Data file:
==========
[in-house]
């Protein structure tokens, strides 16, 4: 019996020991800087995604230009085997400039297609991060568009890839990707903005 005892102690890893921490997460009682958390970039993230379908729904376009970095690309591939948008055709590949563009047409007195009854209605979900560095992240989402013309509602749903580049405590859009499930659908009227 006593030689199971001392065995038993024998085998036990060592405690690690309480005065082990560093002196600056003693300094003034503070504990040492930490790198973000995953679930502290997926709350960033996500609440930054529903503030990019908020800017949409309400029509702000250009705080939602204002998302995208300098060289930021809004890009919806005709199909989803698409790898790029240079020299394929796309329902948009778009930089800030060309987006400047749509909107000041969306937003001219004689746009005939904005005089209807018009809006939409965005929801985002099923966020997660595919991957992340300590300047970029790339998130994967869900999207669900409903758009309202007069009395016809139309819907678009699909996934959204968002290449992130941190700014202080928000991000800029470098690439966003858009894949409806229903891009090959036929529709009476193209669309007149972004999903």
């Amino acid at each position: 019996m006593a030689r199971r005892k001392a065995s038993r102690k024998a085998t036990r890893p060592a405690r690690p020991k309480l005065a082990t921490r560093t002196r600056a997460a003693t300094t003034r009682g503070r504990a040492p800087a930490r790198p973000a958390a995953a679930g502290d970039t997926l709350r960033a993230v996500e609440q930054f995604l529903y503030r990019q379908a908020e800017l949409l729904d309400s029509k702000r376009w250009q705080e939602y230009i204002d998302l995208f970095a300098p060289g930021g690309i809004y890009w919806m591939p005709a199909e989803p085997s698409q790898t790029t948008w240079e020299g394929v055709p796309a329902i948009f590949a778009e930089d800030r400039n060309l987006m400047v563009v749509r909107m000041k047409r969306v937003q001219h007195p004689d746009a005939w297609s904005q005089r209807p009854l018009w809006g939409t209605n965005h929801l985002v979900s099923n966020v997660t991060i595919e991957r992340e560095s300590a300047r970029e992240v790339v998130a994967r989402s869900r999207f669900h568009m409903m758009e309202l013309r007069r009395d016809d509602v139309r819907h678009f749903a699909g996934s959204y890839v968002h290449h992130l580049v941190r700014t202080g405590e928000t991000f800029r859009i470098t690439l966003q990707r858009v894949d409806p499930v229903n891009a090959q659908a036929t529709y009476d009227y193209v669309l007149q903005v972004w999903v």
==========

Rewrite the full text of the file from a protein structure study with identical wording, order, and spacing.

[in-house]
């Protein structure tokens, strides 16, 4: 019996020991800087995604230009085997400039297609991060568009890839990707903005 005892102690890893921490997460009682958390970039993230379908729904376009970095690309591939948008055709590949563009047409007195009854209605979900560095992240989402013309509602749903580049405590859009499930659908009227 006593030689199971001392065995038993024998085998036990060592405690690690309480005065082990560093002196600056003693300094003034503070504990040492930490790198973000995953679930502290997926709350960033996500609440930054529903503030990019908020800017949409309400029509702000250009705080939602204002998302995208300098060289930021809004890009919806005709199909989803698409790898790029240079020299394929796309329902948009778009930089800030060309987006400047749509909107000041969306937003001219004689746009005939904005005089209807018009809006939409965005929801985002099923966020997660595919991957992340300590300047970029790339998130994967869900999207669900409903758009309202007069009395016809139309819907678009699909996934959204968002290449992130941190700014202080928000991000800029470098690439966003858009894949409806229903891009090959036929529709009476193209669309007149972004999903």
């Amino acid at each position: 019996m006593a030689r199971r005892k001392a065995s038993r102690k024998a085998t036990r890893p060592a405690r690690p020991k309480l005065a082990t921490r560093t002196r600056a997460a003693t300094t003034r009682g503070r504990a040492p800087a930490r790198p973000a958390a995953a679930g502290d970039t997926l709350r960033a993230v996500e609440q930054f995604l529903y503030r990019q379908a908020e800017l949409l729904d309400s029509k702000r376009w250009q705080e939602y230009i204002d998302l995208f970095a300098p060289g930021g690309i809004y890009w919806m591939p005709a199909e989803p085997s698409q790898t790029t948008w240079e020299g394929v055709p796309a329902i948009f590949a778009e930089d800030r400039n060309l987006m400047v563009v749509r909107m000041k047409r969306v937003q001219h007195p004689d746009a005939w297609s904005q005089r209807p009854l018009w809006g939409t209605n965005h929801l985002v979900s099923n966020v997660t991060i595919e991957r992340e560095s300590a300047r970029e992240v790339v998130a994967r989402s869900r999207f669900h568009m409903m758009e309202l013309r007069r009395d016809d509602v139309r819907h678009f749903a699909g996934s959204y890839v968002h290449h992130l580049v941190r700014t202080g405590e928000t991000f800029r859009i470098t690439l966003q990707r858009v894949d409806p499930v229903n891009a090959q659908a036929t529709y009476d009227y193209v669309l007149q903005v972004w999903v």